Sanctions full of holes

Mariusz Sepioło, Konrad Szczygieł (Frontstory.pl)
Šarūnas Černiauskas (Siena.lt/OCCRP)
Alexander Yarashevich (Belarusian Investigative Center)
Inese Liepiņa (Re:Baltica)
Mariusz Sepioło, Konrad Szczygieł (Frontstory.pl)
Šarūnas Černiauskas (Siena.lt/OCCRP)
Alexander Yarashevich (Belarusian Investigative Center)
Inese Liepiņa (Re:Baltica)

A year after the introduction of sanctions on Russia and Belarus, companies trading Russian and Belarusian goods are operating in Poland without hindrance

They import, among other things, wood and oil products: plywood, pellets, bituminous pulp

Together with an international team of investigative journalists, we show how companies from the East are escaping sanctions. And how Polish business suffers from it

This article was originally published in Polish on Frontstory.pl

For the past year, individual businesses and entire industries have been escaping the embargo—and continuing to get rich from trading goods from across Poland’s eastern border. Despite the sanctions imposed by Europe, both companies that have been operating for years and newly established ones are making money on imports from Russia and Belarus. This is happening under the nose of the Polish authorities, often in the very center of Warsaw, near ministries and the Ukrainian embassy.

Counterfeiting? No problem

Despite the sanctions, traders of wooden products from Russia and Belarus are thriving in Poland. 

Before sanctions were imposed (successive packages of sanctions were introduced between February and June 2022), Lukashenko’s country was one of the largest (non-EU) suppliers of wood to Europe. In 2021 alone. Belarus sold €1.37 billion worth of raw material to the EU. 

When Belarusian trading was blocked by sanctions, timber supplies suddenly took off from Kazakhstan and Kyrgyzstan. Imports from Kazakhstan to the EU increased by as much as 8,000 times. Meanwhile, forests account for only 4.5 percent of Kazakhstan’s territory and 5 percent of Kyrgyzstan’s. If one believes official records, timber was arriving in the European Union from countries almost devoid of forests, with landscapes that are often steppe-like.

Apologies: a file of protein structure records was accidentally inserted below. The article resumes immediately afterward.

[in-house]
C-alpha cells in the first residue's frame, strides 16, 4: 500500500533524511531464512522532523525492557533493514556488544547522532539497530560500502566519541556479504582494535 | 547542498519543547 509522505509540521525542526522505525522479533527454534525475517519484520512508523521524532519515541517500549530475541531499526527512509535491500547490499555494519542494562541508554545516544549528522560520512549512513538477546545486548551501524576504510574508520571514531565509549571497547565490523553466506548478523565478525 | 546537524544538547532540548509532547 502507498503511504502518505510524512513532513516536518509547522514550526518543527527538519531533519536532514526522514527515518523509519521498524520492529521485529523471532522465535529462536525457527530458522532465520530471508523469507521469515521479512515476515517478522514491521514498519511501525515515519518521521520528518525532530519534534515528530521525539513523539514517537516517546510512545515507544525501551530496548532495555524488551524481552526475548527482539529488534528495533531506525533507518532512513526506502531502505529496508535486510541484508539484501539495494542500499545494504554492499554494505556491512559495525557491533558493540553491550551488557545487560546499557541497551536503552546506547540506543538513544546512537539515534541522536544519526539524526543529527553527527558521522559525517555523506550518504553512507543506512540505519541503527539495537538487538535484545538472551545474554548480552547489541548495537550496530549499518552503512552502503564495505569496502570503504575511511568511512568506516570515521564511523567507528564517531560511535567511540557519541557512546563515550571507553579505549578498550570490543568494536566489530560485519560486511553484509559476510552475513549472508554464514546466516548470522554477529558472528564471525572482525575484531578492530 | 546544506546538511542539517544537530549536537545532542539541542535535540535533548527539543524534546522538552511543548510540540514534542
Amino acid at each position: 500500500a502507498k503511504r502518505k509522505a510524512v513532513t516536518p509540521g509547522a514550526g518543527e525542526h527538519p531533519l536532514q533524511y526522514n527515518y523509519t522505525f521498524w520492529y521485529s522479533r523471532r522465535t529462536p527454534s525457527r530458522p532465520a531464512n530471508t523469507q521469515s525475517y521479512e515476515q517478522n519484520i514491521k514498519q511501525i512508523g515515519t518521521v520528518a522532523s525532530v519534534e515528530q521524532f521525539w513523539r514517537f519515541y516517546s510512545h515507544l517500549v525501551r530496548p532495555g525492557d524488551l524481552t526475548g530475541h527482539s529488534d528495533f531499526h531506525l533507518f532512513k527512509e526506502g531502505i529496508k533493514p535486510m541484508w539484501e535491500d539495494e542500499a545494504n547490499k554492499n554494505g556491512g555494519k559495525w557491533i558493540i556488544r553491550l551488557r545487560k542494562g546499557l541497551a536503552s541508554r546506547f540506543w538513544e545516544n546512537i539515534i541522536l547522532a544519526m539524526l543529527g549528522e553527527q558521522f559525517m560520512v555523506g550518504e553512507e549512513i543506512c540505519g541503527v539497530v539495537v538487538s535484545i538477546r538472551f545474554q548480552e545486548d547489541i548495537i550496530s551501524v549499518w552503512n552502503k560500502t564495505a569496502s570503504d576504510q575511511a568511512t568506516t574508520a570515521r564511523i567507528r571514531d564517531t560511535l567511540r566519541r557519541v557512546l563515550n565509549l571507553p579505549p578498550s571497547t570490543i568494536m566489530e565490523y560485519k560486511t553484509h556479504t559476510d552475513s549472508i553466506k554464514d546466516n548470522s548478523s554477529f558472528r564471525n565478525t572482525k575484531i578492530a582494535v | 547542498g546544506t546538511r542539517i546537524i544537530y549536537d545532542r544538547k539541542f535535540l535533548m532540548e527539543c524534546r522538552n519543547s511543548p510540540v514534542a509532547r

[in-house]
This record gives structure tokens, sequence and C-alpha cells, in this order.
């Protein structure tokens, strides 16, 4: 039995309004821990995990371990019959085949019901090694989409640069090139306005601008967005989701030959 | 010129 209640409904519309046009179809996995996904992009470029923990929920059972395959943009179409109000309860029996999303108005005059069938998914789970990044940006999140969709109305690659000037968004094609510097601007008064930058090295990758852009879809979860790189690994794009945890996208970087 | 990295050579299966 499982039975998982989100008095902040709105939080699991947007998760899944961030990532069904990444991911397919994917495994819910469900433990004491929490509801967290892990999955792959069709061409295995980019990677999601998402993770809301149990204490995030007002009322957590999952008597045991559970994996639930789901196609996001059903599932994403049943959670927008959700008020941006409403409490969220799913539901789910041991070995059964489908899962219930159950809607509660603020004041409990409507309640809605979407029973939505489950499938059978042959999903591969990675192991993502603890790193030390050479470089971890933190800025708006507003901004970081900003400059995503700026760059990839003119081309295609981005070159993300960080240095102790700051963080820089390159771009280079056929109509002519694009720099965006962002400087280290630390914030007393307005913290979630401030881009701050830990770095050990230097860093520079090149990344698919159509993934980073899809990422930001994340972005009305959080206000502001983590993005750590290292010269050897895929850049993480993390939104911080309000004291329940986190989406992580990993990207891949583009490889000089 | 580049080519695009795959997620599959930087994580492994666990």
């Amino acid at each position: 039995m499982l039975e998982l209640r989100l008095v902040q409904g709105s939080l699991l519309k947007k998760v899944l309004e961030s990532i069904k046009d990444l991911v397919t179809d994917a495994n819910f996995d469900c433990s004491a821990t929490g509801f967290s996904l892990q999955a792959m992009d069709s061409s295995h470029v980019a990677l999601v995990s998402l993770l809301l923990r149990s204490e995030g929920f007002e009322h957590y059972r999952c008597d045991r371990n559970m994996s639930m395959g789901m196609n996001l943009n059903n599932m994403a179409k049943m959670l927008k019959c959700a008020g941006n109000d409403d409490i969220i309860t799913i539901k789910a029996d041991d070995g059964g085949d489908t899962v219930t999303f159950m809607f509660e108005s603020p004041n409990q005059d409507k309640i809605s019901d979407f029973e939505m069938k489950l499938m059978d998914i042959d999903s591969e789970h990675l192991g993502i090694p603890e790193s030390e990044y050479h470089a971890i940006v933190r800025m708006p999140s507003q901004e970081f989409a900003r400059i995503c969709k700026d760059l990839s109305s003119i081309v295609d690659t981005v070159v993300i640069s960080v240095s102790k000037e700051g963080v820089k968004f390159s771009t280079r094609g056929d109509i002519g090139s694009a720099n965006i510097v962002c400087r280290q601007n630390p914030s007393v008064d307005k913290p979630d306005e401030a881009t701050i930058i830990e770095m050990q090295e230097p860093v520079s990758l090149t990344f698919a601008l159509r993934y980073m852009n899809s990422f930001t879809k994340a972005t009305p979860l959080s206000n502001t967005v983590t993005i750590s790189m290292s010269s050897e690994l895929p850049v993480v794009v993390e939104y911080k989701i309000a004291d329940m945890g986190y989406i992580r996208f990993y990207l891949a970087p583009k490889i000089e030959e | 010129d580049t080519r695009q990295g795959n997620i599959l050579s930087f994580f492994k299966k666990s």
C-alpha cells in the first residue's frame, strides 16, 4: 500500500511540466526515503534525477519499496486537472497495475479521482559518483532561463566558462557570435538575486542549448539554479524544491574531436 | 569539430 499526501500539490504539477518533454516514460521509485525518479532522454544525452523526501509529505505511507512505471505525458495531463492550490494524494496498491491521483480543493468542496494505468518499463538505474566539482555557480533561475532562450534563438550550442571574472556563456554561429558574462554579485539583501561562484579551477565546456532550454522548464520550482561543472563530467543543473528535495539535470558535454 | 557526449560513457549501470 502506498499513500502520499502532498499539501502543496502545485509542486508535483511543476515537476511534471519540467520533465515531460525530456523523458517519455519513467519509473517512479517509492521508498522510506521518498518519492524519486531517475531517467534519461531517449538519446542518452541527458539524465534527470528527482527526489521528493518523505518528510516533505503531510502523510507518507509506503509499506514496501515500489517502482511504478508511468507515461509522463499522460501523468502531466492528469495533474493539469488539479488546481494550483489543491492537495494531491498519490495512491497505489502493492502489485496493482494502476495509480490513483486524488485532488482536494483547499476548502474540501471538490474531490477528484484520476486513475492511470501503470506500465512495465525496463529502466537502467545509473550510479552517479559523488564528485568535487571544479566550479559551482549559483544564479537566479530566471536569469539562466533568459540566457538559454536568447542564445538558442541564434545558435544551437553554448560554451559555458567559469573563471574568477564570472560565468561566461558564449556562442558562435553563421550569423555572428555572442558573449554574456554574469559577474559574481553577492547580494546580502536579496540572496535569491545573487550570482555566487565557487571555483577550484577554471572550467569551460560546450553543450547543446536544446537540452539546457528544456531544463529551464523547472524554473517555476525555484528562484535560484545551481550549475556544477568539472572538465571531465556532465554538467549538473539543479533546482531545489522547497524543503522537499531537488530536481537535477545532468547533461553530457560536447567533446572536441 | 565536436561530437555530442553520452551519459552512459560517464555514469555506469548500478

In the first part of our investigation, we revealed how pellets produced in Belarus, with false documents, were  purchased by the Lithuanian company Vivalsa. Its shareholder is Saulius Girčys, a politician in Lithuania’s Social Democratic Party. We met with Girčys under the pretense that we weret interested in buying pellets. At the meeting, the politician offered to forge documents to hide the origin of the goods. “I will write whatever you want. It makes no difference to me,” he said. “There is no writing on the pellets to say where they were produced. Nor is it in our documents. You buy from me, a Lithuanian seller. If you want, I can write ‘LT wood pellets.’ It’s not a problem,” he assured us.

After publication of the first investigation on December 22, 2022, Girčys attempted to explain his illegal actions in a broadcast on Lithuanian Public Radio (LRT). At the time, he confessed that he had bought the pellets from PLRBL, a Polish company owned by Latvian Sergejs Azubins.

Polish liaison with Kyrgyzstan

According to documents we’ve accessed, PLRBL was an intermediary: it bought the pellets from the Kyrgyz company Admit, and sold them to the Lithuanian company Vivalsa. The goods did not even find their way to Poland. They went directly to Lithuania. 

According to shipping documents, a  truck from  Belarusian company Euro-2006 was loaded with 22 tons of pellets on October 14, 2022 in Bishkek. From there, the cargo traveled to the Belarusian-Lithuanian border and went to a warehouse. Eight days later, Belarusian customs officials recorded the truck crossing the border into Lithuania. The Lithuanian company Versatio carried the shipment from a nearby warehouse, where it was picked up by Vivalsa, a company already owned by Lithuanian politician Saulius Girčys. We also found in the official documentation an invoice dated September 27, 2022 for three more shipments—a total of 66.15 tons of pellets worth €23.1 thousand. 

The problem is that, as we have previously established, Kyrgyz certificates for pellet trade in the EU are forged, and the goods themselves actually come from Belarus. In December 2022,Kyrgyz authorities officially stated that timber exports from the entire Eurasian Economic Union zone, of which Kyrgyzstan (and Belarus) is a part, are exactly zero tons, which means that any timber exports from Kyrgyzstan are actually smuggling and take place outside the state’s institutions. 

Timber? Well, yes, from Belarus

On the last day of January 2023, in a café at the Warsaw East railroad station, a stocky Belarusian, Vitaliy, a proxy for the Polish company PLRBL, sips coffee. He is here on business, traveling from Biała Podlaska via Warsaw to Lublin. The company Vitalij represents is headquartered there and has been  operating on the Polish market since 2019. PLRBL officially deals mainly with construction and obtaining work permits for people from across Poland’s eastern border. In addition, it trades in pellets from the East, which are now illegal in the EU.

To see how this trade works, we arrange a meeting with him. On his business card he is presented as an executive director. He arrives in Warsaw by train. Tall, stocky, he speaks with a distinct Eastern accent.